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PRIVATE GOODS AND PUBLIC GOODS Whats the difference between installing a new bathroom in a house and building a municipal sewage system? Whats the difference.

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Presentation on theme: "PRIVATE GOODS AND PUBLIC GOODS Whats the difference between installing a new bathroom in a house and building a municipal sewage system? Whats the difference."— Presentation transcript:

1 PRIVATE GOODS AND PUBLIC GOODS Whats the difference between installing a new bathroom in a house and building a municipal sewage system? Whats the difference between growing wheat and fishing in the open ocean? In each case there is a basic difference in the characteristics of the goods involved. Bathroom appliances and wheat have the characteristics needed to allow markets to work efficiently; sewage systems and fish in the sea do not. Lets look at these crucial characteristics and why they matter…

2 TERMS Private goods, which are excludable and rival in consumption, like wheat Public goods, which are nonexcludable and nonrival in consumption, like a public sewer system Common resources, which are nonexcludable but rival in consumption, like clean water in a river Artificially scarce goods, which are excludable but non-rival in consumption, like pay-per-view movies on cable TV.

3 CHARACTERISTICS OF GOODS Goods can be classified according to two attributes: whether they are excludable and whether they are rival in consumption A good is excludable if the supplier of that good can prevent people who do not pay from consuming it. A good is rival in consumption if the same unit of the good cannot be consumed by more than one person at the same time.

4 WHY MARKETS CAN SUPPLY ONLY PRIVATE GOODS EFFICIENTLY Goods that are both excludable and rival in consumption are private goods. Private goods can be efficiently produced and consumed in a competitive market. When goods are nonexcludable, there is a free-rider problem: consumers will not pay producers, leading to inefficiently low production. When goods are nonrival in consumption, the efficient price for consumption is zero. But if a positive price is charged to compensate producers for the cost of production, the result is inefficiently low consumption.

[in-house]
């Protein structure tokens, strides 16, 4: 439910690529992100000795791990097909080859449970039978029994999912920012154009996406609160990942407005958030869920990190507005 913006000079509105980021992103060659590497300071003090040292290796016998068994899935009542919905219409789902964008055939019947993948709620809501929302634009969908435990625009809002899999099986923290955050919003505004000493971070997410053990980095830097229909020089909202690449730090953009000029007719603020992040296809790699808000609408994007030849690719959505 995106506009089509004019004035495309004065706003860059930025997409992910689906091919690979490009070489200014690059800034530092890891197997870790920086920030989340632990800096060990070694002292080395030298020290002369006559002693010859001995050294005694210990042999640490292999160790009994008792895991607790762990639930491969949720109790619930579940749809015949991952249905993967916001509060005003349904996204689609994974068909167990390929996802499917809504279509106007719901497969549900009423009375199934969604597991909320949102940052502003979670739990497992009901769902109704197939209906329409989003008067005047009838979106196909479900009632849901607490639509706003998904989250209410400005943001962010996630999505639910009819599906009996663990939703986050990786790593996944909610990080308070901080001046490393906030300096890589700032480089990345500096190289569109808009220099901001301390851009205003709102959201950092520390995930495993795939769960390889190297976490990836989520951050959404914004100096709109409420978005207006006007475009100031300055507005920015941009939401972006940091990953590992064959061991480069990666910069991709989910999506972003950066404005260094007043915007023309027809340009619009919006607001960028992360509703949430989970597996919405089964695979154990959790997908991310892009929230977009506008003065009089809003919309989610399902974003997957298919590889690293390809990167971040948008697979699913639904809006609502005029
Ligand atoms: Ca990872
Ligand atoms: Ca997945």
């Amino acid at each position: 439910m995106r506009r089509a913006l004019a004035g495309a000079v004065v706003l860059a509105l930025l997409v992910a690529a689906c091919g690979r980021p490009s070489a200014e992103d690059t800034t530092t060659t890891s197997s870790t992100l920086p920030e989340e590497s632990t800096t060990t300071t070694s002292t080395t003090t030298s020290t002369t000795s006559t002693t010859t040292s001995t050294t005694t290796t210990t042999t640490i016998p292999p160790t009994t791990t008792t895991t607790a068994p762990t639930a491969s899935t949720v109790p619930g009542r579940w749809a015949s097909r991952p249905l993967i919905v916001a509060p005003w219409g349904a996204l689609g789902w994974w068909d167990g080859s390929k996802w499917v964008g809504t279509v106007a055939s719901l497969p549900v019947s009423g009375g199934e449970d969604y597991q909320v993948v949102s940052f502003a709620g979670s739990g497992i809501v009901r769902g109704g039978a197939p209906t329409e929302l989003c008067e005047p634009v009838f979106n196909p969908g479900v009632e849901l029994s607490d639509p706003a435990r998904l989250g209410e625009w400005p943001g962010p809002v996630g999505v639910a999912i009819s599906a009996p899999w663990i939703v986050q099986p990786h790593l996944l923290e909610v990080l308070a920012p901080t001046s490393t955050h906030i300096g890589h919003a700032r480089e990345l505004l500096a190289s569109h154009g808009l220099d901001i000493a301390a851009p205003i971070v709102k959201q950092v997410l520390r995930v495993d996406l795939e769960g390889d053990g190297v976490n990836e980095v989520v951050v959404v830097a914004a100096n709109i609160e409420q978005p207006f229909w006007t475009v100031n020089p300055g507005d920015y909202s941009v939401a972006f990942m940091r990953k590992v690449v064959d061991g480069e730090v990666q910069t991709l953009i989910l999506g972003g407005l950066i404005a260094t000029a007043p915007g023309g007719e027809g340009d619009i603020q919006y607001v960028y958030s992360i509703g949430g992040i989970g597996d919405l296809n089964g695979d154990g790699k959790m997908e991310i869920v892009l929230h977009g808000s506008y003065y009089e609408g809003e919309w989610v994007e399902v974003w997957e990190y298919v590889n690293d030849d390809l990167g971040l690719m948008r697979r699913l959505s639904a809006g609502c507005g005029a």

5 COMMON RESOURCES A common resource is nonexcludable and rival in consumption: you cant stop me from consuming the good, and more consumption by me means less of the good available for you. Some examples of common resources are clean air and water as well as the diversity of animal and plant species on the planet (biodiversity). In each of these cases the fact that the good, though rival in consumption, is nonexcludable poses a serious problem.

6 THE PROBLEM OF OVERUSE Common resources left to the free market suffer from overuse: a user depletes the amount of the common resource available to others but does not take this cost into account when deciding how much to use the common resource. In the case of a common resource, the marginal social cost of my use of that resource is higher than my individual marginal cost, the cost to me of using an additional unit of the good.

7 THE EFFICIENT USE AND MAINTENANCE OF A COMMON RESOURCE To ensure efficient use of a common resource, society must find a way of getting individual users of the resource to take into account the costs they impose on other users. Like negative externalities, a common resource can be efficiently managed: by Pigouvian taxes (tax or otherwise regulate the use of the common resource) by making it excludable and assigning property rights, or by the creation of a system of tradable licenses for the right to use the common resource.

8 ARTIFICIALLY SCARCE GOODS An artificially scarce good is excludable but nonrival in consumption. Because the good is nonrival in consumption, the efficient price to consumers is zero. However, because it is excludable, sellers charge a positive price, which leads to inefficiently low consumption. It is made artificially scarce because producers charge a positive price but the marginal cost of allowing one more person to consume the good is zero. The problems of artificially scarce goods are similar to those posed by a natural monopoly.


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